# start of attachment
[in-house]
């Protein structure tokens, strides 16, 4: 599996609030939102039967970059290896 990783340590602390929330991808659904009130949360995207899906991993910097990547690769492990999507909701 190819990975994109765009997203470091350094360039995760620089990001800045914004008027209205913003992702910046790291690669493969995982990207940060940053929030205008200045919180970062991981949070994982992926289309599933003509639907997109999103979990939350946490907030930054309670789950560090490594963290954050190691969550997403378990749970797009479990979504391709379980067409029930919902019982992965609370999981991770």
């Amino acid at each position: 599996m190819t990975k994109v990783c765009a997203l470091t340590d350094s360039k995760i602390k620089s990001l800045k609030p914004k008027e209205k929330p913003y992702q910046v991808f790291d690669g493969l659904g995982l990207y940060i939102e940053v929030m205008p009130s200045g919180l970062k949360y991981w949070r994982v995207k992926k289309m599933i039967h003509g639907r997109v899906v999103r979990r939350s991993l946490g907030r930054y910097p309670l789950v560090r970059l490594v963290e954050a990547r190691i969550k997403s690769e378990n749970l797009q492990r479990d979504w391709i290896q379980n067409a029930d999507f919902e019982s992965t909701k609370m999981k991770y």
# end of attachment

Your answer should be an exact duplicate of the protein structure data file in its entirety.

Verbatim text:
[in-house]
């Protein structure tokens, strides 16, 4: 599996609030939102039967970059290896 990783340590602390929330991808659904009130949360995207899906991993910097990547690769492990999507909701 190819990975994109765009997203470091350094360039995760620089990001800045914004008027209205913003992702910046790291690669493969995982990207940060940053929030205008200045919180970062991981949070994982992926289309599933003509639907997109999103979990939350946490907030930054309670789950560090490594963290954050190691969550997403378990749970797009479990979504391709379980067409029930919902019982992965609370999981991770």
């Amino acid at each position: 599996m190819t990975k994109v990783c765009a997203l470091t340590d350094s360039k995760i602390k620089s990001l800045k609030p914004k008027e209205k929330p913003y992702q910046v991808f790291d690669g493969l659904g995982l990207y940060i939102e940053v929030m205008p009130s200045g919180l970062k949360y991981w949070r994982v995207k992926k289309m599933i039967h003509g639907r997109v899906v999103r979990r939350s991993l946490g907030r930054y910097p309670l789950v560090r970059l490594v963290e954050a990547r190691i969550k997403s690769e378990n749970l797009q492990r479990d979504w391709i290896q379980n067409a029930d999507f919902e019982s992965t909701k609370m999981k991770y």